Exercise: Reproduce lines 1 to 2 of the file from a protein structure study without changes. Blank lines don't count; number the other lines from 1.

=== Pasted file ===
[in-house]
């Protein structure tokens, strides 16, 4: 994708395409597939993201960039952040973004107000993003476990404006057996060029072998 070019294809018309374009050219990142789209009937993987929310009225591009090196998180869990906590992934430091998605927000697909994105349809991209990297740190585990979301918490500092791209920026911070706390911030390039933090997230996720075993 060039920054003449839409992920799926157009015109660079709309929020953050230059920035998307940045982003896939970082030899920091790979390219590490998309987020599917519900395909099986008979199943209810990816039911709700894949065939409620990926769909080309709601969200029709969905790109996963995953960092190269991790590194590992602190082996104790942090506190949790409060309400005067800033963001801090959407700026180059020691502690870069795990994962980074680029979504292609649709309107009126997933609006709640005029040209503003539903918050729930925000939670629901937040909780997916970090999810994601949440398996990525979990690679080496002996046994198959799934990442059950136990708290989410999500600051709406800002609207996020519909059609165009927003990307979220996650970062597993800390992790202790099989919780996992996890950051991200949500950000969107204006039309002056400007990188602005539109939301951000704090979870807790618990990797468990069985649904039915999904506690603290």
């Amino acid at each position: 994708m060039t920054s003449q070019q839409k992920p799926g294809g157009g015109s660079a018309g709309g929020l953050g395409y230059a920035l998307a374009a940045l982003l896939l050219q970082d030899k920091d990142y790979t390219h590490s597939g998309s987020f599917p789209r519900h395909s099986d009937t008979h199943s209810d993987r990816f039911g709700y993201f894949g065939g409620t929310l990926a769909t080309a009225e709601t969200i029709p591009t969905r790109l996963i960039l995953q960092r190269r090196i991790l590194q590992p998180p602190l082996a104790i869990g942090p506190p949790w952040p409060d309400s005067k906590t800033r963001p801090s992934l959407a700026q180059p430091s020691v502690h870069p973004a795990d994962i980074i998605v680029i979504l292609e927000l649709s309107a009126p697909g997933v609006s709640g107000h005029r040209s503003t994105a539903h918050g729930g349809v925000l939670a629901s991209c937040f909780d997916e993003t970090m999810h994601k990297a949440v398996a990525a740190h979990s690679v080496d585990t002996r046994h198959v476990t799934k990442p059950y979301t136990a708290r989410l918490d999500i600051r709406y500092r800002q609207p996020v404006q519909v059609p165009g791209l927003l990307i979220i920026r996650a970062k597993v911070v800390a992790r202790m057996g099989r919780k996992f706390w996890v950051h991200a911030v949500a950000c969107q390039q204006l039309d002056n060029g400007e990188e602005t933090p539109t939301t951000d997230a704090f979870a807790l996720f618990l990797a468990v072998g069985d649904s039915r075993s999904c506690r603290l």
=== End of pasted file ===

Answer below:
[in-house]
């Protein structure tokens, strides 16, 4: 994708395409597939993201960039952040973004107000993003476990404006057996060029072998 070019294809018309374009050219990142789209009937993987929310009225591009090196998180869990906590992934430091998605927000697909994105349809991209990297740190585990979301918490500092791209920026911070706390911030390039933090997230996720075993 060039920054003449839409992920799926157009015109660079709309929020953050230059920035998307940045982003896939970082030899920091790979390219590490998309987020599917519900395909099986008979199943209810990816039911709700894949065939409620990926769909080309709601969200029709969905790109996963995953960092190269991790590194590992602190082996104790942090506190949790409060309400005067800033963001801090959407700026180059020691502690870069795990994962980074680029979504292609649709309107009126997933609006709640005029040209503003539903918050729930925000939670629901937040909780997916970090999810994601949440398996990525979990690679080496002996046994198959799934990442059950136990708290989410999500600051709406800002609207996020519909059609165009927003990307979220996650970062597993800390992790202790099989919780996992996890950051991200949500950000969107204006039309002056400007990188602005539109939301951000704090979870807790618990990797468990069985649904039915999904506690603290």